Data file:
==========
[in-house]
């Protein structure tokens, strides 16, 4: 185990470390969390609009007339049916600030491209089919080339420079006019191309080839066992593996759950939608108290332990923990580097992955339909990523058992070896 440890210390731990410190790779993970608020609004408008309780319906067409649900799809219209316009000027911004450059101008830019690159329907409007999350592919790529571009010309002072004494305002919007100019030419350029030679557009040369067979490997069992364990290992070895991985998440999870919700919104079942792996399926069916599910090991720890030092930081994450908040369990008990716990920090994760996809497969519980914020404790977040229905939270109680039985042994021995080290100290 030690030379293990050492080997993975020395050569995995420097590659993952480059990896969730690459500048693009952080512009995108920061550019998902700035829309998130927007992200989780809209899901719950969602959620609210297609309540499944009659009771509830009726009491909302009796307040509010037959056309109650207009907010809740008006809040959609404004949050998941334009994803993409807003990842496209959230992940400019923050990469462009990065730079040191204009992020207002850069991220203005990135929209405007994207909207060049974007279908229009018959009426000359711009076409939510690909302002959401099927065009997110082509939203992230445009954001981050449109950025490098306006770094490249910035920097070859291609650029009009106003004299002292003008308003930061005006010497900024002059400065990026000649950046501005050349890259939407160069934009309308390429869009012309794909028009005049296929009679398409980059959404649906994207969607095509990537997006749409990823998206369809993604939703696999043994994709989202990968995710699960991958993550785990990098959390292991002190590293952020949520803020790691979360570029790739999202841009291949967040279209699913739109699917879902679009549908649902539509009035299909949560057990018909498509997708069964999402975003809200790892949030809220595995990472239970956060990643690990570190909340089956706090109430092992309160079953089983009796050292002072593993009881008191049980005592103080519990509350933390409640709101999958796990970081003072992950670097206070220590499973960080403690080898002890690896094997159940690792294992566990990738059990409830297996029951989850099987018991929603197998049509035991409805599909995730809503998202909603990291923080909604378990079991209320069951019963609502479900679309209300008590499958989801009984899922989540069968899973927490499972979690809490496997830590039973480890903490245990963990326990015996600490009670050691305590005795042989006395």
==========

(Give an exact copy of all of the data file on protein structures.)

[in-house]
């Protein structure tokens, strides 16, 4: 185990470390969390609009007339049916600030491209089919080339420079006019191309080839066992593996759950939608108290332990923990580097992955339909990523058992070896 440890210390731990410190790779993970608020609004408008309780319906067409649900799809219209316009000027911004450059101008830019690159329907409007999350592919790529571009010309002072004494305002919007100019030419350029030679557009040369067979490997069992364990290992070895991985998440999870919700919104079942792996399926069916599910090991720890030092930081994450908040369990008990716990920090994760996809497969519980914020404790977040229905939270109680039985042994021995080290100290 030690030379293990050492080997993975020395050569995995420097590659993952480059990896969730690459500048693009952080512009995108920061550019998902700035829309998130927007992200989780809209899901719950969602959620609210297609309540499944009659009771509830009726009491909302009796307040509010037959056309109650207009907010809740008006809040959609404004949050998941334009994803993409807003990842496209959230992940400019923050990469462009990065730079040191204009992020207002850069991220203005990135929209405007994207909207060049974007279908229009018959009426000359711009076409939510690909302002959401099927065009997110082509939203992230445009954001981050449109950025490098306006770094490249910035920097070859291609650029009009106003004299002292003008308003930061005006010497900024002059400065990026000649950046501005050349890259939407160069934009309308390429869009012309794909028009005049296929009679398409980059959404649906994207969607095509990537997006749409990823998206369809993604939703696999043994994709989202990968995710699960991958993550785990990098959390292991002190590293952020949520803020790691979360570029790739999202841009291949967040279209699913739109699917879902679009549908649902539509009035299909949560057990018909498509997708069964999402975003809200790892949030809220595995990472239970956060990643690990570190909340089956706090109430092992309160079953089983009796050292002072593993009881008191049980005592103080519990509350933390409640709101999958796990970081003072992950670097206070220590499973960080403690080898002890690896094997159940690792294992566990990738059990409830297996029951989850099987018991929603197998049509035991409805599909995730809503998202909603990291923080909604378990079991209320069951019963609502479900679309209300008590499958989801009984899922989540069968899973927490499972979690809490496997830590039973480890903490245990963990326990015996600490009670050691305590005795042989006395």